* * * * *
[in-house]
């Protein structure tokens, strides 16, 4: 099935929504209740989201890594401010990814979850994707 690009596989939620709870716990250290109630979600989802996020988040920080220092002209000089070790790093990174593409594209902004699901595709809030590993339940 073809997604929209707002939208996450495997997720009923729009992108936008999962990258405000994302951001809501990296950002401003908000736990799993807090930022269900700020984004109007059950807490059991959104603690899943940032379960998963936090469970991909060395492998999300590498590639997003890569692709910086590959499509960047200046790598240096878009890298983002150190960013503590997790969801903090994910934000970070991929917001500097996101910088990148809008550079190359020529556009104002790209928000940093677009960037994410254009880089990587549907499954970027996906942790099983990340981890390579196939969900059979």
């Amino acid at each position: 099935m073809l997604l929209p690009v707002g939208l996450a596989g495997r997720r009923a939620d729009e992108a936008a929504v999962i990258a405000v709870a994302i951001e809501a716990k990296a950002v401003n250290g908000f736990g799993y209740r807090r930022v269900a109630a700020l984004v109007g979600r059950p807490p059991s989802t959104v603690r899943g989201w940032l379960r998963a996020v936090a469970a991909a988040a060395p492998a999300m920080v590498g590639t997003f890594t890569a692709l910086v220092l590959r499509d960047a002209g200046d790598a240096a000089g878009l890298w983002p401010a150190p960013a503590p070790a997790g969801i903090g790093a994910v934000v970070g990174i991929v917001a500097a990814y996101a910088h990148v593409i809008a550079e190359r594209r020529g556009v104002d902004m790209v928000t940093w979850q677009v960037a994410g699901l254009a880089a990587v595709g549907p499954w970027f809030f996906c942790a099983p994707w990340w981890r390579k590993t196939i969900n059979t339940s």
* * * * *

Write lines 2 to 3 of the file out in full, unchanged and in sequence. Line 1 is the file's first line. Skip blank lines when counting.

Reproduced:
């Protein structure tokens, strides 16, 4: 099935929504209740989201890594401010990814979850994707 690009596989939620709870716990250290109630979600989802996020988040920080220092002209000089070790790093990174593409594209902004699901595709809030590993339940 073809997604929209707002939208996450495997997720009923729009992108936008999962990258405000994302951001809501990296950002401003908000736990799993807090930022269900700020984004109007059950807490059991959104603690899943940032379960998963936090469970991909060395492998999300590498590639997003890569692709910086590959499509960047200046790598240096878009890298983002150190960013503590997790969801903090994910934000970070991929917001500097996101910088990148809008550079190359020529556009104002790209928000940093677009960037994410254009880089990587549907499954970027996906942790099983990340981890390579196939969900059979």
């Amino acid at each position: 099935m073809l997604l929209p690009v707002g939208l996450a596989g495997r997720r009923a939620d729009e992108a936008a929504v999962i990258a405000v709870a994302i951001e809501a716990k990296a950002v401003n250290g908000f736990g799993y209740r807090r930022v269900a109630a700020l984004v109007g979600r059950p807490p059991s989802t959104v603690r899943g989201w940032l379960r998963a996020v936090a469970a991909a988040a060395p492998a999300m920080v590498g590639t997003f890594t890569a692709l910086v220092l590959r499509d960047a002209g200046d790598a240096a000089g878009l890298w983002p401010a150190p960013a503590p070790a997790g969801i903090g790093a994910v934000v970070g990174i991929v917001a500097a990814y996101a910088h990148v593409i809008a550079e190359r594209r020529g556009v104002d902004m790209v928000t940093w979850q677009v960037a994410g699901l254009a880089a990587v595709g549907p499954w970027f809030f996906c942790a099983p994707w990340w981890r390579k590993t196939i969900n059979t339940s």